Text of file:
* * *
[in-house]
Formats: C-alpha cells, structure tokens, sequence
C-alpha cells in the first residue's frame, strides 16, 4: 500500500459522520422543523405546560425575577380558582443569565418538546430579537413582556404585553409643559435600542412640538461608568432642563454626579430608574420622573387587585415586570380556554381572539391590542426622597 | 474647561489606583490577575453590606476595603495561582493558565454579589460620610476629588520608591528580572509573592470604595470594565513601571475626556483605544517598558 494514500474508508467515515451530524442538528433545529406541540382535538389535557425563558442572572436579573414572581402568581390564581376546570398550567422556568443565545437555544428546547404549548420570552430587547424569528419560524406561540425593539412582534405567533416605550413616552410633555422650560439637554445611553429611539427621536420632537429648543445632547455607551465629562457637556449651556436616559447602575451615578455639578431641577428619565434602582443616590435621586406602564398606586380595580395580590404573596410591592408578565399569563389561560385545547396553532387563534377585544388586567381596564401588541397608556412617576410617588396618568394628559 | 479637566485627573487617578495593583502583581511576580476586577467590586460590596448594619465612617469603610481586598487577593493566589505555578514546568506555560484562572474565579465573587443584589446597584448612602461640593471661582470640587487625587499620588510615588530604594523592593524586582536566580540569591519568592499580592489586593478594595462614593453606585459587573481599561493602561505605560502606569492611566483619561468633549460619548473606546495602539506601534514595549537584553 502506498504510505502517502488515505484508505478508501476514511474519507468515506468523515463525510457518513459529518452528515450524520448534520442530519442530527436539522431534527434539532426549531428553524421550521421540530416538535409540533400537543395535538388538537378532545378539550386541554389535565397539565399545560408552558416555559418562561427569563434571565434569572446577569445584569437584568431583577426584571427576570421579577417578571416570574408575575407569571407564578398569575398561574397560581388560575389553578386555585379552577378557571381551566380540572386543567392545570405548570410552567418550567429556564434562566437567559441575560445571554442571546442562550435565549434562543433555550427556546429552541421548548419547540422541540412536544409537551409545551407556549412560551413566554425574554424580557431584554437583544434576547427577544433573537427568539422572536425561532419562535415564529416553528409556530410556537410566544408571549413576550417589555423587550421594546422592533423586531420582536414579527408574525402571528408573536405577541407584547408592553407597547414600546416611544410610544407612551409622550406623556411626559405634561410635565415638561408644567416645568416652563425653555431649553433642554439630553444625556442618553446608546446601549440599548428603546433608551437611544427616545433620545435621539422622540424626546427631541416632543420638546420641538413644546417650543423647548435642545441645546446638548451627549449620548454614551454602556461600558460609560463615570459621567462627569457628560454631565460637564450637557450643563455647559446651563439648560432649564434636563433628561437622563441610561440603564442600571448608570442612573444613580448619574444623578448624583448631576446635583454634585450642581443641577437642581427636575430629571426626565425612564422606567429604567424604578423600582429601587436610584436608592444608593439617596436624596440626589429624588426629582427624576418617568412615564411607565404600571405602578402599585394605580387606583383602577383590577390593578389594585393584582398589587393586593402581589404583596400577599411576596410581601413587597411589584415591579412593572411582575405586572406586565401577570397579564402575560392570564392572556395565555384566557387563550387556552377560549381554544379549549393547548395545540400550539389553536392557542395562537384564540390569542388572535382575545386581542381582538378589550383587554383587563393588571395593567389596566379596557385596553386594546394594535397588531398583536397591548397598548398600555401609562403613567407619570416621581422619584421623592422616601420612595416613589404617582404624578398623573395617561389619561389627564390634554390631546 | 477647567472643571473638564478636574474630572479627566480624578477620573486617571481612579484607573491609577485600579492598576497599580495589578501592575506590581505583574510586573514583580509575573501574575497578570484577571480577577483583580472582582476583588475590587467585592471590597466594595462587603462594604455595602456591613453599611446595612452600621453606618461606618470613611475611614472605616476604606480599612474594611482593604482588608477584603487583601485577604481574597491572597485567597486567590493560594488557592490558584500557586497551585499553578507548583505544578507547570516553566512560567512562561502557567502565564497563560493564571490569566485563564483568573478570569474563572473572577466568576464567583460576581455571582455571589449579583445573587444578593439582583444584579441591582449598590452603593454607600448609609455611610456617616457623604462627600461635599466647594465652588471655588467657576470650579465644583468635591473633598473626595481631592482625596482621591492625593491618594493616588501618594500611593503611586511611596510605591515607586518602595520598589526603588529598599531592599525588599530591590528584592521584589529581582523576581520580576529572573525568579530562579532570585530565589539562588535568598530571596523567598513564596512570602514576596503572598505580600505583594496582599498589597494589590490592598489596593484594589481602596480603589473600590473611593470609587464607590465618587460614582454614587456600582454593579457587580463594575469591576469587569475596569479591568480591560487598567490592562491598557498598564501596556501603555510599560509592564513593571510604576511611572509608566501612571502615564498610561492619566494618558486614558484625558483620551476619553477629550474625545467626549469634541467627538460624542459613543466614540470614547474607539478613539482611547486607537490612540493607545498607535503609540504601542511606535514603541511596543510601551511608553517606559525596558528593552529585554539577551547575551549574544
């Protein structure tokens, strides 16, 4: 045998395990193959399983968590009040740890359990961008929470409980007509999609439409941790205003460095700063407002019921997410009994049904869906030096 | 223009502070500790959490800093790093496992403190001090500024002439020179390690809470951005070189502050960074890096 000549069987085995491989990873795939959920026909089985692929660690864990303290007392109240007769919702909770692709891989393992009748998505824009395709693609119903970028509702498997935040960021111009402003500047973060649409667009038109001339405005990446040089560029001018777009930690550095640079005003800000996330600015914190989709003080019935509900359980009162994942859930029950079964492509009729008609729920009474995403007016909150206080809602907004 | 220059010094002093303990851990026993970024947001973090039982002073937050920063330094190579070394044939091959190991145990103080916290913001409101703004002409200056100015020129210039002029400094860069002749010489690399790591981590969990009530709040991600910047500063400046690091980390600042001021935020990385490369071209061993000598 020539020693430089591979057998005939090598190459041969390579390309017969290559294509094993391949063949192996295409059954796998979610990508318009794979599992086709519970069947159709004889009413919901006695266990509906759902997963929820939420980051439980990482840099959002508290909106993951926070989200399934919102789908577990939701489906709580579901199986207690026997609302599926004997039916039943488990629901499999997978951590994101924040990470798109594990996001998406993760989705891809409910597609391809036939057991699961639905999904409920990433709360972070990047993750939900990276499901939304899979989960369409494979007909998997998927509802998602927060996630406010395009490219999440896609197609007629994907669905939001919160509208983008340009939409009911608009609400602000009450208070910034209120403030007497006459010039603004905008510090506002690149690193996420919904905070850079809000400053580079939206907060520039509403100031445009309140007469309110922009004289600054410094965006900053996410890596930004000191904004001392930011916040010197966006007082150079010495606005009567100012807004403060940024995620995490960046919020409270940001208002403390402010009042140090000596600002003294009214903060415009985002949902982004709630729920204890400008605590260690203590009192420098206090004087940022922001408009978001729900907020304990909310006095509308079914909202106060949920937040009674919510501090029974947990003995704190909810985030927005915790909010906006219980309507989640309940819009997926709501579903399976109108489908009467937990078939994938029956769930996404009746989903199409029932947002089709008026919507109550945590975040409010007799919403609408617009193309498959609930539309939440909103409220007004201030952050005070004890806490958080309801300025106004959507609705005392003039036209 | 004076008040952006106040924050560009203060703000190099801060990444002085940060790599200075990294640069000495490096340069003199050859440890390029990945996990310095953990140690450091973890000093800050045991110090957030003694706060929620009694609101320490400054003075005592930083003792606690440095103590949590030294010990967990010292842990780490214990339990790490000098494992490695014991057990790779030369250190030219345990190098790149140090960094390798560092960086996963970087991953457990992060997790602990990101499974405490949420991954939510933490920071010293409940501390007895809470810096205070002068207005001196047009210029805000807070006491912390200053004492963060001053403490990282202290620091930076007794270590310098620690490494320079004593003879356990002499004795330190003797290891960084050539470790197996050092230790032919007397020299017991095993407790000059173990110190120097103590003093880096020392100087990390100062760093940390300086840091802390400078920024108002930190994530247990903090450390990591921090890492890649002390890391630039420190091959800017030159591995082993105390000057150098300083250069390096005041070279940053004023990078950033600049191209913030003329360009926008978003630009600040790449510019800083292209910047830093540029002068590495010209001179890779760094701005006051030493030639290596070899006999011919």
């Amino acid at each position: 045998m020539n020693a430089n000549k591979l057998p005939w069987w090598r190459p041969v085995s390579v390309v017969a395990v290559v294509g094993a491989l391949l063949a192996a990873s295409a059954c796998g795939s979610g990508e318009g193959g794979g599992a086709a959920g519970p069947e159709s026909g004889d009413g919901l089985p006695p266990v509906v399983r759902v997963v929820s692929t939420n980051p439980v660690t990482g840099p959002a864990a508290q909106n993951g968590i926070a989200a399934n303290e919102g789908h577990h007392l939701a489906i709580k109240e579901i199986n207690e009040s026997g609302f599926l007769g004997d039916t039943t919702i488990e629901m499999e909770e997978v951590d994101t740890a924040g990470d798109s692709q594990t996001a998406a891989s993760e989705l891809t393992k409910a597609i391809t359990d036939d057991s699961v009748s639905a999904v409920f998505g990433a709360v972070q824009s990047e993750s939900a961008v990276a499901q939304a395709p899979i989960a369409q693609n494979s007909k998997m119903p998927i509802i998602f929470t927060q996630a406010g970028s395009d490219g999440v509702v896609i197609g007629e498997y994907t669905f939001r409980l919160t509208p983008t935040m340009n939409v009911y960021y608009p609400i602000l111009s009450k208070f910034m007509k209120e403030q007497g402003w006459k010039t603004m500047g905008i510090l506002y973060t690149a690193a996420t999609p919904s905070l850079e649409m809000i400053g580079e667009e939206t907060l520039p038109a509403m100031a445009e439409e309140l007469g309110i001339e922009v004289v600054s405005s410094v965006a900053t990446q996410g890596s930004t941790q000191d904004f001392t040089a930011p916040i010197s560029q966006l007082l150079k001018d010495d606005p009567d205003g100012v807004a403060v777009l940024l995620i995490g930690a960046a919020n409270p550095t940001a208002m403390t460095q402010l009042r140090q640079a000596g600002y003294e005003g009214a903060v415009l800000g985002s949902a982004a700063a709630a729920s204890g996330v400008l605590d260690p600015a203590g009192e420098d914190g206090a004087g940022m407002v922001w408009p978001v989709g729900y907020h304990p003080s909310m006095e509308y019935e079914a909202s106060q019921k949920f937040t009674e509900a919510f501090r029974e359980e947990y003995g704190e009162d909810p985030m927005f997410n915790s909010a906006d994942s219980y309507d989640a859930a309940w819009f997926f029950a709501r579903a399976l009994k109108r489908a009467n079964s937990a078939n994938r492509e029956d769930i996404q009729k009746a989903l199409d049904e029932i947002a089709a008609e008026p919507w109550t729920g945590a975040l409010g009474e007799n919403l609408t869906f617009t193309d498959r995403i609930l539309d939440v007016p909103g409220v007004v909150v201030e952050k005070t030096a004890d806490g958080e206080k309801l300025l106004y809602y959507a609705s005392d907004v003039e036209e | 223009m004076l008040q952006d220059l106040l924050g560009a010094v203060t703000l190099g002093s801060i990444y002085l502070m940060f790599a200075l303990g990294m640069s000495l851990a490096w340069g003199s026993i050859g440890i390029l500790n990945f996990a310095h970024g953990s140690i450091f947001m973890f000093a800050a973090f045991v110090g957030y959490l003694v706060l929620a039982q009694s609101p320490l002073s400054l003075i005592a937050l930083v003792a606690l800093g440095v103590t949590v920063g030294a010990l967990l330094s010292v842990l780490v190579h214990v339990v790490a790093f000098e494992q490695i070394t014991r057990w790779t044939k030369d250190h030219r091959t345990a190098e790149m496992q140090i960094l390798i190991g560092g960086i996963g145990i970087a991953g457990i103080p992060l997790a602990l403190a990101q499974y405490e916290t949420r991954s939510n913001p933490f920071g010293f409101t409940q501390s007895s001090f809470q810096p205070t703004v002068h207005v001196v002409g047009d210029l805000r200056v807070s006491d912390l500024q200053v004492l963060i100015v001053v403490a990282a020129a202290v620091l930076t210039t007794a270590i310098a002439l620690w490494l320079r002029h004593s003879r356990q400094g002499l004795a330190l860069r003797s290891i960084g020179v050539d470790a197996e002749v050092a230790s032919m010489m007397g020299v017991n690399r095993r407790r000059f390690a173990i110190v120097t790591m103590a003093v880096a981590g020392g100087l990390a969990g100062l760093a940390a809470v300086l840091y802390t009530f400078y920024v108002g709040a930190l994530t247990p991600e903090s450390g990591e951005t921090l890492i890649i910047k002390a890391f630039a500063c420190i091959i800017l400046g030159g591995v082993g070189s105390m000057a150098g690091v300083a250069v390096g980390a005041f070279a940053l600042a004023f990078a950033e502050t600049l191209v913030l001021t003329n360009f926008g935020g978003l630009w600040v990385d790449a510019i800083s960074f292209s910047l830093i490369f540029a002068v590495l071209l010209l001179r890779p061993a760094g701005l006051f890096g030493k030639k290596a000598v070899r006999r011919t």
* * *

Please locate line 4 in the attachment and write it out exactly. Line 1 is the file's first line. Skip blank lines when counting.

């Protein structure tokens, strides 16, 4: 045998395990193959399983968590009040740890359990961008929470409980007509999609439409941790205003460095700063407002019921997410009994049904869906030096 | 223009502070500790959490800093790093496992403190001090500024002439020179390690809470951005070189502050960074890096 000549069987085995491989990873795939959920026909089985692929660690864990303290007392109240007769919702909770692709891989393992009748998505824009395709693609119903970028509702498997935040960021111009402003500047973060649409667009038109001339405005990446040089560029001018777009930690550095640079005003800000996330600015914190989709003080019935509900359980009162994942859930029950079964492509009729008609729920009474995403007016909150206080809602907004 | 220059010094002093303990851990026993970024947001973090039982002073937050920063330094190579070394044939091959190991145990103080916290913001409101703004002409200056100015020129210039002029400094860069002749010489690399790591981590969990009530709040991600910047500063400046690091980390600042001021935020990385490369071209061993000598 020539020693430089591979057998005939090598190459041969390579390309017969290559294509094993391949063949192996295409059954796998979610990508318009794979599992086709519970069947159709004889009413919901006695266990509906759902997963929820939420980051439980990482840099959002508290909106993951926070989200399934919102789908577990939701489906709580579901199986207690026997609302599926004997039916039943488990629901499999997978951590994101924040990470798109594990996001998406993760989705891809409910597609391809036939057991699961639905999904409920990433709360972070990047993750939900990276499901939304899979989960369409494979007909998997998927509802998602927060996630406010395009490219999440896609197609007629994907669905939001919160509208983008340009939409009911608009609400602000009450208070910034209120403030007497006459010039603004905008510090506002690149690193996420919904905070850079809000400053580079939206907060520039509403100031445009309140007469309110922009004289600054410094965006900053996410890596930004000191904004001392930011916040010197966006007082150079010495606005009567100012807004403060940024995620995490960046919020409270940001208002403390402010009042140090000596600002003294009214903060415009985002949902982004709630729920204890400008605590260690203590009192420098206090004087940022922001408009978001729900907020304990909310006095509308079914909202106060949920937040009674919510501090029974947990003995704190909810985030927005915790909010906006219980309507989640309940819009997926709501579903399976109108489908009467937990078939994938029956769930996404009746989903199409029932947002089709008026919507109550945590975040409010007799919403609408617009193309498959609930539309939440909103409220007004201030952050005070004890806490958080309801300025106004959507609705005392003039036209 | 004076008040952006106040924050560009203060703000190099801060990444002085940060790599200075990294640069000495490096340069003199050859440890390029990945996990310095953990140690450091973890000093800050045991110090957030003694706060929620009694609101320490400054003075005592930083003792606690440095103590949590030294010990967990010292842990780490214990339990790490000098494992490695014991057990790779030369250190030219345990190098790149140090960094390798560092960086996963970087991953457990992060997790602990990101499974405490949420991954939510933490920071010293409940501390007895809470810096205070002068207005001196047009210029805000807070006491912390200053004492963060001053403490990282202290620091930076007794270590310098620690490494320079004593003879356990002499004795330190003797290891960084050539470790197996050092230790032919007397020299017991095993407790000059173990110190120097103590003093880096020392100087990390100062760093940390300086840091802390400078920024108002930190994530247990903090450390990591921090890492890649002390890391630039420190091959800017030159591995082993105390000057150098300083250069390096005041070279940053004023990078950033600049191209913030003329360009926008978003630009600040790449510019800083292209910047830093540029002068590495010209001179890779760094701005006051030493030639290596070899006999011919």